Mongolia can really get your goat

Home > Culture > Features

print dictionary print

Mongolia can really get your goat

Hold the cucumbers and potatoes! These two vegetables had been the main staples of my diet during my stay in Mongolia. And now, on my tenth and final day, I was having my last meal in a place that seemed so nowhere to me, a city girl.
This evening’s meal, I was told, was going to be different from the others. All the physical and mental hardships of my trip were going to be compensated for, because tonight, our hosts were going to serve a feast of goat.
But first, how did I get in this situation?
During “May 2002 Discovery Week” at my high school, a group of 20 students and two teachers headed to Ulaanbaatar, Mongolia. U-laan-baa-tar... A very strange name that I could not even pronounce at first. As soon as I got off the plane, I instantly understood that this trip was not going to include room service. That was only the beginning. The conditions were, well, rugged. We endured a six-hour teeth-chattering bus ride and then 16 agonizing hours on unruly Mongolian horses before arriving at our hotel -- a ger (Mongolian tent) camp. Every night as I lay down on my freezing cot in wool socks and thermal underwear, I closed my eyes to think about what I had done that day. What came to mind instead was what I knew I had to look forward to: another wake-up call at seven in the morning, another cold shower with yellow water from the lake, another breakfast of potatoes and cucumbers.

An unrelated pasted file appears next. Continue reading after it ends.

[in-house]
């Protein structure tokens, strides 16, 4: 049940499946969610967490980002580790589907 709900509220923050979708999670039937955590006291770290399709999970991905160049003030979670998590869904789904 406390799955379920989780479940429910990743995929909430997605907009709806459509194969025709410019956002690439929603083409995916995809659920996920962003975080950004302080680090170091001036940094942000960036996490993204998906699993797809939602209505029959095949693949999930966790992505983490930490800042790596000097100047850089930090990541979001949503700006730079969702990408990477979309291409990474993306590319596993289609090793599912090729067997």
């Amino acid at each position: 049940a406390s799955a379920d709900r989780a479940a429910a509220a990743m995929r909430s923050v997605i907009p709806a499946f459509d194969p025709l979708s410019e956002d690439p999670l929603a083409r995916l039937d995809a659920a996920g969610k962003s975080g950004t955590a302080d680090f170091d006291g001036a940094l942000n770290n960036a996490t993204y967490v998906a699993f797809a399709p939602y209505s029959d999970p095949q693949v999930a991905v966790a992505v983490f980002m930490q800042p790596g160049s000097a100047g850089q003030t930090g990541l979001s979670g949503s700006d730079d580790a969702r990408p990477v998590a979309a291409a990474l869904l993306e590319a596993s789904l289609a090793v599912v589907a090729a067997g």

On our last morning in the camp, I sprung from my sleeping bag and shouted, “goat meat!” After 29 meals of the above-mentioned veggies (I counted them), this last meal was something to look forward to. When dinnertime finally came, all 22 of us followed our hosts to the dinner camp. Three Mongolian men came in, pulling an understandably reluctant black goat. One of the men tied the goat to the center pole and took out a knife. One quick slash to its neck and a stream of bright red blood spurted out. The man jerked the creature’s neck, and it was dead. Cameras clicked, and we crowded around the dying creature. A stream of tears flowed down my cheeks. I turned around and found myself walking towards my tent; my stomach had turned after seeing the slaughter.
A few hours later, as dinner was being served, I returned to the meal tent ― but not to eat goat. I wanted some hot water: There was a cup of Korean ramyeon waiting for me.

by Sylvia Kim

Ms. Kim is an intern at the JoongAng Daily.
Log in to Twitter or Facebook account to connect
with the Korea JoongAng Daily
help-image Social comment?
lock icon

To write comments, please log in to one of the accounts.

Standards Board Policy (0/250자)